AIIFL’s study concludes that while much has been done in building the legal and institutional framework to support property rights and their use in East Asia, considerable weaknesses remain in most countries, especially in relation to enforcement, and in the comprehensiveness of national law.
Asia’s Debt Capital Markets: Prospects and Strategies for Development
Editors: Douglas Arner, Jae-Ha Park, Paul Lejot and Qiao Liu
This volume stems from discussions at the Asian Bond Market Forum, co-hosted by AIIFL and the Milken Institute in 2003 in Hong Kong, and research supported by HKU’s Hong Kong Institute of Economics and Business Strategy (HIEBS) and the Hong Kong Institute of Monetary Research (HKIMR). The book is published by Springer and is the sixth in the Milken Institute Series on Financial Innovation and Economic Growth, organized by Glenn Yago and James Barth of the Milken Institute.
The book can be purchased online at Springer.com.
Financial Markets in Hong Kong: Law and Practice
Co-authors: Berry Hsu, Douglas Arner, Maurice Tse & Syren Johnstone
Consulting Editors: Laurence LJ Li and Paul Lejot
Oxford University Press, March 2006
Book Launch was held on 20 April 2006 at Bloomsbury’ Bookshop
Corporate Governance and Financial Reform in China’s Transition Economy (HKU Press 2009) by Dr Leng Jing
This book provides a comprehensive and up-to-date review and critique of corporate governance reforms and related financial reforms in China during the country’s transition to a market economy, involving its enterprise, banking and capital markets sectors. China’s participation in economic globalization, symbolized by its accession to the World Trade Organization, is taken as a broad background to the country’s domestic reform agenda. By exploring the dynamics of China’s evolving corporate governance regime, this book presents an important country study of corporate governance reforms in developing and post-communist transition economies to show the possibility of alternative paths to the market.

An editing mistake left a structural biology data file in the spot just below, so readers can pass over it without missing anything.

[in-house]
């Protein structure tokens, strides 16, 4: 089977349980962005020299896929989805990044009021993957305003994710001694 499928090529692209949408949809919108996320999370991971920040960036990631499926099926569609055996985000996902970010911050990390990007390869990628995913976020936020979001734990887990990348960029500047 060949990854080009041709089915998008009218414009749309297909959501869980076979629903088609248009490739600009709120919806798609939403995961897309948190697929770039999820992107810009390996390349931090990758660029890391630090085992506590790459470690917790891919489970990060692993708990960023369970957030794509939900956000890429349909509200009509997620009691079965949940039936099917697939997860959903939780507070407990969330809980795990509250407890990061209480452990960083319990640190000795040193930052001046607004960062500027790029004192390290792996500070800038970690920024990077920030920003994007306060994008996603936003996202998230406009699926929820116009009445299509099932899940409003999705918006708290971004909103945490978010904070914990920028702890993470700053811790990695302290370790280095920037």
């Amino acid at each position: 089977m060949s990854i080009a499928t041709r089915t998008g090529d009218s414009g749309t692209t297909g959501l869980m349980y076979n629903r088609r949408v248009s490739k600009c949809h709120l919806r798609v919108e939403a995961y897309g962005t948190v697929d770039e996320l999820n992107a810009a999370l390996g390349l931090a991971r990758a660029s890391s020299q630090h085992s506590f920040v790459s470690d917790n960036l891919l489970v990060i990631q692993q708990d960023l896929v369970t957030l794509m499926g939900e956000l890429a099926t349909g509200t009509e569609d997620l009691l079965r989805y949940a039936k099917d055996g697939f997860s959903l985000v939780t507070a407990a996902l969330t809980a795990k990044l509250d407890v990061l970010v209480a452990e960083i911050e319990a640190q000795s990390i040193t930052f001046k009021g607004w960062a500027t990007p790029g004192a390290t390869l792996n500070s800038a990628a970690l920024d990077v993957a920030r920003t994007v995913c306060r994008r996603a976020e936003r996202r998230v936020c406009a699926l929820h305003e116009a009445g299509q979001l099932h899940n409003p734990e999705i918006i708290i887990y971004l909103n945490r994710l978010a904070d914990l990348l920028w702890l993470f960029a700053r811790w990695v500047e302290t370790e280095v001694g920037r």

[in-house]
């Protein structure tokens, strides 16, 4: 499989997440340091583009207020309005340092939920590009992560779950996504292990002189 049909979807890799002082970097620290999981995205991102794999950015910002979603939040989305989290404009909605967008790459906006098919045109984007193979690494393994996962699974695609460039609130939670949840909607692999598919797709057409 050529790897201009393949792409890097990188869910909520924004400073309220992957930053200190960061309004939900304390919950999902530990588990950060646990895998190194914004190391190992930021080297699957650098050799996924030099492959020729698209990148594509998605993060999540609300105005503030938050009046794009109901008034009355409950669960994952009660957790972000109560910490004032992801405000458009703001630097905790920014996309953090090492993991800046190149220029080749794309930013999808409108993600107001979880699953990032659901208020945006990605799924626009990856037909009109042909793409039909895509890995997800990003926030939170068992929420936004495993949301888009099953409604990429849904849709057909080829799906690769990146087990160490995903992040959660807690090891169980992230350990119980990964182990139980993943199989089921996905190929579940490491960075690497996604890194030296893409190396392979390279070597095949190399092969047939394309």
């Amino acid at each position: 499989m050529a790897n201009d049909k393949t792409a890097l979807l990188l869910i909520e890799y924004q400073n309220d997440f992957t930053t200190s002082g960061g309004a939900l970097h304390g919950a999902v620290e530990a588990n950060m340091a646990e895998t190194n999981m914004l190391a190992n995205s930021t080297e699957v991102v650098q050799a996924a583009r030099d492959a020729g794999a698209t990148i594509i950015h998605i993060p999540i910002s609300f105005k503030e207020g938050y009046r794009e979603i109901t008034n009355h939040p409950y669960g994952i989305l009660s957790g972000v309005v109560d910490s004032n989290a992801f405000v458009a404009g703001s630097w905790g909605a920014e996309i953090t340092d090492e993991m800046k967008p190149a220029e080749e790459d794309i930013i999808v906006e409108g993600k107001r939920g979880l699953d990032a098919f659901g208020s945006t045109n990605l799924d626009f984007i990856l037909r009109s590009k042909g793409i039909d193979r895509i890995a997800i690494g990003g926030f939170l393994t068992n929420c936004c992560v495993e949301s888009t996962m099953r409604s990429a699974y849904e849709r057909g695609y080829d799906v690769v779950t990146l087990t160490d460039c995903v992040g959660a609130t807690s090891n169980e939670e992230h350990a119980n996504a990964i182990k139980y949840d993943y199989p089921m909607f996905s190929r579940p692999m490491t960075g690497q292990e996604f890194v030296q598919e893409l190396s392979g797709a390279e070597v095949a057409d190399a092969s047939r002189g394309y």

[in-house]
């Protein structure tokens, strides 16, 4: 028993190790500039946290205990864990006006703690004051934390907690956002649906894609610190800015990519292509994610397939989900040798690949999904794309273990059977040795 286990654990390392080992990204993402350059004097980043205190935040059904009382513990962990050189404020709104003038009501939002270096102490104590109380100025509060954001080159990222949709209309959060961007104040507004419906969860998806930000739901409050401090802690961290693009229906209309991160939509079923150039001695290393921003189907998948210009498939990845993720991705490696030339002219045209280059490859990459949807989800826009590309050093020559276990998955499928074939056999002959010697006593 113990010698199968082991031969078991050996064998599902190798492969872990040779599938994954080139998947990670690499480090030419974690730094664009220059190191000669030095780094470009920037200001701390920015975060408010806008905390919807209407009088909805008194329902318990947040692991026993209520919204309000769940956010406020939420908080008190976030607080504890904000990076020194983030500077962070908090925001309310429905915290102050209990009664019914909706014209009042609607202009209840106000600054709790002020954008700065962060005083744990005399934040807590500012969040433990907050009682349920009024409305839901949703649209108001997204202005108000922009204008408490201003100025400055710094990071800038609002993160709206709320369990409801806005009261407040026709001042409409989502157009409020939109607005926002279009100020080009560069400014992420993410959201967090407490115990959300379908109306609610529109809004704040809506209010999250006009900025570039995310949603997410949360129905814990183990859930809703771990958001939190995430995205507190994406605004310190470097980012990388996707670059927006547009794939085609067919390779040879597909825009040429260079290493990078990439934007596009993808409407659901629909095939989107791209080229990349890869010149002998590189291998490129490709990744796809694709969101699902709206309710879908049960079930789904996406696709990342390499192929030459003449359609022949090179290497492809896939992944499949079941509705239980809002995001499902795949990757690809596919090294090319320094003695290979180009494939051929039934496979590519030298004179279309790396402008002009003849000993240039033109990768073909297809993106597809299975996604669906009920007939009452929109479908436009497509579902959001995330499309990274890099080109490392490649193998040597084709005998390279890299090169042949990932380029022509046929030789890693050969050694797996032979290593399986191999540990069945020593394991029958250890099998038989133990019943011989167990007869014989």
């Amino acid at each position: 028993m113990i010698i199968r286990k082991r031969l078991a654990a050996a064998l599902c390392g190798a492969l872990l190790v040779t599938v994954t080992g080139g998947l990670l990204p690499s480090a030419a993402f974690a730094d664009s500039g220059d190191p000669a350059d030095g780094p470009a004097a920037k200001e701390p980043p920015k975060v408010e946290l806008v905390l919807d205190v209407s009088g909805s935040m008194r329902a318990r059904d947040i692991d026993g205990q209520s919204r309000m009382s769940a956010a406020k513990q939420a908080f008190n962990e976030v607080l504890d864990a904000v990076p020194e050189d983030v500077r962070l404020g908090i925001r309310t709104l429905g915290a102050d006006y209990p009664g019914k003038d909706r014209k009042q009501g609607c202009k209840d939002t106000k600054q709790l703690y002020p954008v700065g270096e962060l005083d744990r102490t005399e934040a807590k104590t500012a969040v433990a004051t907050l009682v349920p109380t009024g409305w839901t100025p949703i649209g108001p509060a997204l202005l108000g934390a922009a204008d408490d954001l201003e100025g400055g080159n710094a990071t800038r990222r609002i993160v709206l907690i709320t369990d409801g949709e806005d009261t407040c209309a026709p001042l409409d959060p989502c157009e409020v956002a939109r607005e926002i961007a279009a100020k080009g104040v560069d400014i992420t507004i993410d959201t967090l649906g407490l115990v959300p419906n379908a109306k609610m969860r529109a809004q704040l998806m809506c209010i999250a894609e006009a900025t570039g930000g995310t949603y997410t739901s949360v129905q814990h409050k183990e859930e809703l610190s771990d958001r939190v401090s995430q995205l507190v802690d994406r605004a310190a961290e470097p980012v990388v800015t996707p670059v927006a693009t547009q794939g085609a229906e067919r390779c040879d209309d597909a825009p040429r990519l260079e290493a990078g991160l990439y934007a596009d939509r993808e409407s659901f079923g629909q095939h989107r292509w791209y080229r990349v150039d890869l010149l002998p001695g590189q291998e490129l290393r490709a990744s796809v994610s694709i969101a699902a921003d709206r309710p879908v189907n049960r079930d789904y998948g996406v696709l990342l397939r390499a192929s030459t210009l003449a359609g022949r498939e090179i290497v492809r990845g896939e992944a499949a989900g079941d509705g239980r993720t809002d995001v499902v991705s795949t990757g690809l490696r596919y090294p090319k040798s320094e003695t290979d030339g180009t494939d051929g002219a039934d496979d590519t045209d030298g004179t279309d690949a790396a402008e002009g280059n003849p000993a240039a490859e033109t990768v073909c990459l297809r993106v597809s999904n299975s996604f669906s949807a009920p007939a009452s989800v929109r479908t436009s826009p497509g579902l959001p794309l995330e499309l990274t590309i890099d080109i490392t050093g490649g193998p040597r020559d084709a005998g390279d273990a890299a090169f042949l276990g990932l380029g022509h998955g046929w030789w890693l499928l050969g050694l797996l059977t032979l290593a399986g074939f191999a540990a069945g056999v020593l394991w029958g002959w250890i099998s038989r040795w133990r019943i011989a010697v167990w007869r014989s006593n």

Among the publications arising from AIIFL events are the following:
International Financial Sector Reform: Standard Setting and Infrastructure Development (516 pp.), Say Goo, Douglas Arner & Zhongfei Zhou (eds) (Kluwer Law International, Spring 2002). This volume resulted from AIIFL’s launch conference and co-organisation of a series of global conferences on the “New International Financial Architecture” in 1999-2001.
Financial Crises in the 1990s: A Global Perspective (675 pp.), Douglas Arner, Mamiko Yokoi-Arai & Zhongfei Zhou (eds) (British Institute of International and Comparative Law, Spring 2002). This volume collects the results of a multiyear, international, collaborative, interdisciplinary study of financial crises around the world over the past 10-15 years.
Financial Regulation – A Guide to Structural Reform, edited by Douglas Arner & Jan-juy Lin, has just been published by Sweet & Maxwell Asia. This book brings together for the first time leading financial market specialists, regulators and academics to analyse, from a comparative and interdisciplinary perspective, the reasons underlying recent efforts to restructure financial regulation, the options available and the experiences in a variety of jurisdictions around the world. The result will be of significance for government officials and regulators facing these issues in their own countries, market professionals seeking to understand changes in a variety of jurisdictions, and academics and students of financial regulation worldwide. This volume is based in part upon the July 2001 collaboration between AIIFL and National Chengchi University (NCCU).